7. Jackson Browne – Late For the Sky was my high school and college soundtrack – always there when I needed a friend. First date… play some Jackson. Trying to seal the deal… a little Jackson. Friend sick… commiserate with Jackson. Heartbroken… wallow with Jackson. If he only wrote “For A Dancer”, he earned a place on my list. But there is so much more. If you think I placed him too high – play Jackson Browne, For Everyman, Late For the Sky and The Pretender next week. Then come back here and we’ll talk. Because…quite honestly – I Am Not Afraid of You And I Will Beat Your Ass.
8. The Hold Steady – Two scorchers already and the next one promises to change your life. Don’t worry… I don’t really think these guys are better than the Rolling Stones. The truth is… I always wanna hear the next great song, the next great band. Right now, theses guys are it. Rock and roll endures – when someone tells you there’s no good bands anymore, play them the Hold Steady. If they don’t like them… beat their ass. When I was a kid, I remember fretting that maybe there wouldn’t be any more good songs. It amazes me that I still find manic pop thrills 30 years later. This spot could just as easily have gone to Jesse Malin, Rilo Kiley, Lucero or The Format.
9. Steve Earle - Without Steve Earle, I would never have considered listening to Waylon Jennings, Merle Haggard and George Jones. Without the genre bending Guitar Town (1986), I’m sure I would have missed so much great music. Since hitting rock bottom in the early 90’s, he has been possibly the finest American songwriter over the last 10 years. His comeback from a severe drug addiction and a jail term have been one of the great second acts in pop music.
10. The Rolling Stones – Excepting Dylan… no one artist has made as many great records that have wormed their way into my heart. Mick and Keef… Keef and Mick. They have been able to adapt to the musical landscape and remain relevant in ways no other bands have. The Beatles may have produced the greatest records, but the Stones are the world’s greatest rock and roll band.
11. The Clash – With apologies to London Calling, the Clash’s 1976 debut is the essential punk record. Seemingly sprung forth fully formed, The Clash crystallized everything I loved about music and seemingly destroyed everything I hated about it. Joe Strummer was punk’s soul and conscience… I miss him.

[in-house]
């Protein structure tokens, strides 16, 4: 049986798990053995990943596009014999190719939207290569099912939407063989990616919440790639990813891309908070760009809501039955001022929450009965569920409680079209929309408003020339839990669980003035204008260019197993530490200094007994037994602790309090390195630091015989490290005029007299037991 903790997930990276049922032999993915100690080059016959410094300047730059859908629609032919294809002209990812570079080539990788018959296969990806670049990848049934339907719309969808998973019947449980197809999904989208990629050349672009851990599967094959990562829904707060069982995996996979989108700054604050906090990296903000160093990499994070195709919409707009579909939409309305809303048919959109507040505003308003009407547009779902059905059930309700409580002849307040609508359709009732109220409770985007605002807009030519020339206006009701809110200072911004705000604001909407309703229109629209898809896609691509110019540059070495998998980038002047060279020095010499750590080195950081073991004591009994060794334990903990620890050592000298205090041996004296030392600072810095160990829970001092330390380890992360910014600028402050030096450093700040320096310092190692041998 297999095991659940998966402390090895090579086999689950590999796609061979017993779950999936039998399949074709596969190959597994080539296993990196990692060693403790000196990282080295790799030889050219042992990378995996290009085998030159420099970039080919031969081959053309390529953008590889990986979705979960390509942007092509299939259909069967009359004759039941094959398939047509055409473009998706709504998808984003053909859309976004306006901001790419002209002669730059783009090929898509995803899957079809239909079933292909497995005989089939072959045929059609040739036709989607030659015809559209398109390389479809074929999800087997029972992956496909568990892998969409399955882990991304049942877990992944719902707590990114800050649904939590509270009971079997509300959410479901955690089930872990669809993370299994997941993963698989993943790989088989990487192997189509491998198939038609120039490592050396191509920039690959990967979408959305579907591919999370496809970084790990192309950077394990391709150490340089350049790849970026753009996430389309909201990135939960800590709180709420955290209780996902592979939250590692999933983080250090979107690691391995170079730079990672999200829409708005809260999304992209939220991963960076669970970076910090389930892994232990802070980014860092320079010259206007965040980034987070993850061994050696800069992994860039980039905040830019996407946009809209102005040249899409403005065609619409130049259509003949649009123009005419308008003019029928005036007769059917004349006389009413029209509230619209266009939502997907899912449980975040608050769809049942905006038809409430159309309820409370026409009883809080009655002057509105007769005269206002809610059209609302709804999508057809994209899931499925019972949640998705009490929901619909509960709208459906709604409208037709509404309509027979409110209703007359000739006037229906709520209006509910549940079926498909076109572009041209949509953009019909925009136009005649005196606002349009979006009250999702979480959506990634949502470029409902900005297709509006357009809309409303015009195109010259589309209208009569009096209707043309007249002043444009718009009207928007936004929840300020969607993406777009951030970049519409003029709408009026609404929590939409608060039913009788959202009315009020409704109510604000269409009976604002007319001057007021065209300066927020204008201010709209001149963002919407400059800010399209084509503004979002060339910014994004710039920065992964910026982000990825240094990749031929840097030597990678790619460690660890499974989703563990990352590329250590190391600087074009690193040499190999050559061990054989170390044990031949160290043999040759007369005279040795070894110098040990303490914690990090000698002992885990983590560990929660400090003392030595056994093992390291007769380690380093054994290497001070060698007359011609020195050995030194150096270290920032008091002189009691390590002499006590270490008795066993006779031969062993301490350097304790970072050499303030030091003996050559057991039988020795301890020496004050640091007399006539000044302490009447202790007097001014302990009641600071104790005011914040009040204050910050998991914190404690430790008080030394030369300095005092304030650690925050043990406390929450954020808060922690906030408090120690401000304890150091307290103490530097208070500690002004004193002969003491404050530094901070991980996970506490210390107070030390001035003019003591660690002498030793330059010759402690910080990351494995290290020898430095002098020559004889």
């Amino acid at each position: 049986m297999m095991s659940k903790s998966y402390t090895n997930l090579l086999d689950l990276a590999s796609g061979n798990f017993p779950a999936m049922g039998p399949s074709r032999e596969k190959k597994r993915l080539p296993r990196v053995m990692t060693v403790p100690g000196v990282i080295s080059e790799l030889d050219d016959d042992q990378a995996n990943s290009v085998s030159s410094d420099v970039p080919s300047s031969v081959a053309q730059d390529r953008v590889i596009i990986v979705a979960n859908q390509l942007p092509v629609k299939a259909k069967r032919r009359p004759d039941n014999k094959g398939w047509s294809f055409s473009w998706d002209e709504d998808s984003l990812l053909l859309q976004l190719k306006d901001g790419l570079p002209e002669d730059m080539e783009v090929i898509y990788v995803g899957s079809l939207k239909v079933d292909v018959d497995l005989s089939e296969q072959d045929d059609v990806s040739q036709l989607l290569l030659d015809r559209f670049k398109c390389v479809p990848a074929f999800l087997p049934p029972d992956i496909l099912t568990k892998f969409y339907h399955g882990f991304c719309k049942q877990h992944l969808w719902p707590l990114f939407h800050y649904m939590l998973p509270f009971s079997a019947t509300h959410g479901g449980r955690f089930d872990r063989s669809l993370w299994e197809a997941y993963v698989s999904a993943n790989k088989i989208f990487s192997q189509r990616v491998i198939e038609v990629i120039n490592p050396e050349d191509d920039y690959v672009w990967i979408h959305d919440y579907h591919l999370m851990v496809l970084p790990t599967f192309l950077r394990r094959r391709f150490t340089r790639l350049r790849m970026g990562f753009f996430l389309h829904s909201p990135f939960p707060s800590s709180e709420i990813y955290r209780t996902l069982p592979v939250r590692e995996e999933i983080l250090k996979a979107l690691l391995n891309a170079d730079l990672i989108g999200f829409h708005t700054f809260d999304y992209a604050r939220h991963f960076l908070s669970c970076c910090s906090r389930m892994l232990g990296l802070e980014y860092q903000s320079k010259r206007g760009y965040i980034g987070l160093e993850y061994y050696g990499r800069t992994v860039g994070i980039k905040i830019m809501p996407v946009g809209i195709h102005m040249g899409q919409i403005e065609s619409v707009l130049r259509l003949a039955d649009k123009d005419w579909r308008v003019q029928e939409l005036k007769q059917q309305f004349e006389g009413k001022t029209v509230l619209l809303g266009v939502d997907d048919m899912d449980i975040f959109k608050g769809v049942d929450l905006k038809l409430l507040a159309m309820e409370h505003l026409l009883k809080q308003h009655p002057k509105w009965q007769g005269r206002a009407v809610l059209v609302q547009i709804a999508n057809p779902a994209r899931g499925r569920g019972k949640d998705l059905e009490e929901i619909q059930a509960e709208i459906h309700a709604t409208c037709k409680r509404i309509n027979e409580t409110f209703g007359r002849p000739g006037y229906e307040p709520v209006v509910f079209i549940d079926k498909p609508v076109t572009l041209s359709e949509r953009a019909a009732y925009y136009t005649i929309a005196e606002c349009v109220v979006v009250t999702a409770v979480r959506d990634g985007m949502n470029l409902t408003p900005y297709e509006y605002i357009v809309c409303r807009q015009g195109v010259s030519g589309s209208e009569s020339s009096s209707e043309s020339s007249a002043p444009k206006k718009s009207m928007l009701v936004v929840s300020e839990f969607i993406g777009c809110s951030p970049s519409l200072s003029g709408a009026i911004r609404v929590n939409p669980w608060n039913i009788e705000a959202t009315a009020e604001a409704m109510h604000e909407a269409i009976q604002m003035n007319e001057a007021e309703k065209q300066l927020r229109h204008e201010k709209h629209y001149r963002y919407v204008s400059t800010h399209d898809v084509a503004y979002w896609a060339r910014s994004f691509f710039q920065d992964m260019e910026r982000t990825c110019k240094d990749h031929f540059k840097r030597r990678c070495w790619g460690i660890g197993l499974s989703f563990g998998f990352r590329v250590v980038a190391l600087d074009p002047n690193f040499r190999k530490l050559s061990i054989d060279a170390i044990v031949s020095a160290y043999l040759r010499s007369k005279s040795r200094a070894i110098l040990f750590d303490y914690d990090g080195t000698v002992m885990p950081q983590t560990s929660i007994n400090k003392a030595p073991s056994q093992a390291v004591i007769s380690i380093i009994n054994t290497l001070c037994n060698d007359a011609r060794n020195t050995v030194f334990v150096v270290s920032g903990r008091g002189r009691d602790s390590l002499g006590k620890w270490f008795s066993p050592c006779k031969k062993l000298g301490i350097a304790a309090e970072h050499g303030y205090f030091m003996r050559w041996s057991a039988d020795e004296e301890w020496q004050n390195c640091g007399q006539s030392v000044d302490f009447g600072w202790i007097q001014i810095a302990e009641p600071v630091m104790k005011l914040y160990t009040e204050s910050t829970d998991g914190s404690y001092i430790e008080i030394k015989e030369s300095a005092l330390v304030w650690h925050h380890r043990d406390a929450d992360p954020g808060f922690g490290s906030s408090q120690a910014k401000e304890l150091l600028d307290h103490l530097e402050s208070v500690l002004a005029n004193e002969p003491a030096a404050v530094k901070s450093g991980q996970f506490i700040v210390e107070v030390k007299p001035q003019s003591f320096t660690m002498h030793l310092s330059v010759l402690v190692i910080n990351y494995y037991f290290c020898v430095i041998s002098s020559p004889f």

11. David Johansen – Once referred to by one wag as a “fun junkie”, David Johansen was the linchpin of the mythically brilliant and influential New York Dolls. While sometimes tagged as a second rate Mick Jagger, David Jo is Mick’s equal as rock showman. His first solo cd alone would merit his inclusion on my list, with unfathomably great songwriting including the great Dolls breakup song “Donna”, the celebration of music that is “Frenchette” plus the great side openers “Funky But Chic” and “Cool Metro”. Essential.
11. The Persuasions – Formed in Brooklyn over 40 years ago, the Persuasions have carried the a cappella torch with their breathtaking, often thrilling vocal arrangements. Lead singer Jerry Lawson is an R&B blues shouter in the great tradition of Otis Redding… you owe it to yourself to check out his singing at least once. (Personal note: When my wife and I got engaged, we went to see the Persuasions a few weeks later in a small club. We scrawled a request on a napkin noting our recent engagement. The band brought the two of us up on stage, sat us on chairs and promptly serenaded us with an astonishing version of the Dreamlovers 1961 hit “When We Get Married”). Pretty cool.
11. Uncle Tupelo – Could mixing the bracing rush of punk rock with the staid conventions of country music really have seemed a good idea in 1990? I guess if you lived in Belleville,Il it did. Uncle Tupelo delivered 2 radically different but gifted singer-songwriters while crafting four uniformly excellent lps from 1990 to 1993. And then they were gone. And no one has been able to carry that alt-country flag better than Uncle Tupelo… and Tupelo off-shoot Son Volt’s Trace may be the genre’s defining statement.
11. X – The best American punk band had it roots in the same country traditions as Uncle Tupelo. The gloriously ragged yin/yang and teetering on the edge of collapse harmonies of John Doe and Exene, the pulverizing staccato riffs of Billy Zoom and DJ Bonebrake’s big beat combined to make X the quintessential American band of the 1980s. Think Jefferson Airplane… with better songs and anchored by Doe’s world weary blues croak.
11. Marshall Crenshaw – A new wave Buddy Holly? His first record is an enduring classic that he's never bettered. Every record since then has contained a few gems…. and his uncanny knack for short, concise pop nuggets has rarely faltered. While keeping a steady touring schedule, Crenshaw has not released a new studio record since 1999’s snappy return to form # 447. Perhaps it’s time for a rediscovery of this unsung hero?
11. The Ramones – Loud. Fast. Rules.
11. Prince – Up there with Stevie Wonder in the r&b pantheon, has anyone been as consistently innovative and challenging while shifting mega units as Prince? He makes the list for that incredible 80’s run from Dirty Mind (1980) through Lovesexy (1988). He’s a master soulman, a classic rocker, he brings the funk, an R&B balladeer, bandleader extraordinaire, ace producer, shit hot guitarist, top echelon songwriter. And he’s only 5’2”!
11. Elvis Costello – Possibly the only artist (along with Bowie) to give Prince a run for his money for stylistic jumps over the last 30 years, Elvis Costello is a celebrated songwriter and an underappreciated singer. His early troika (My Aim is True, This Year’s Model, Armed Forces) started his now long career with a big bang he’s never quite equaled. But each Costello rlease remains an event - Elvis is King!
11. Scott McClatchy – How can you watch your little brother make three excellent records with little acclaim and not put him on your list? This is the same guy who couldn’t sleep without a light on… and he does what I wished many times I could do… plays guitar and writes great songs. He truly makes me proud.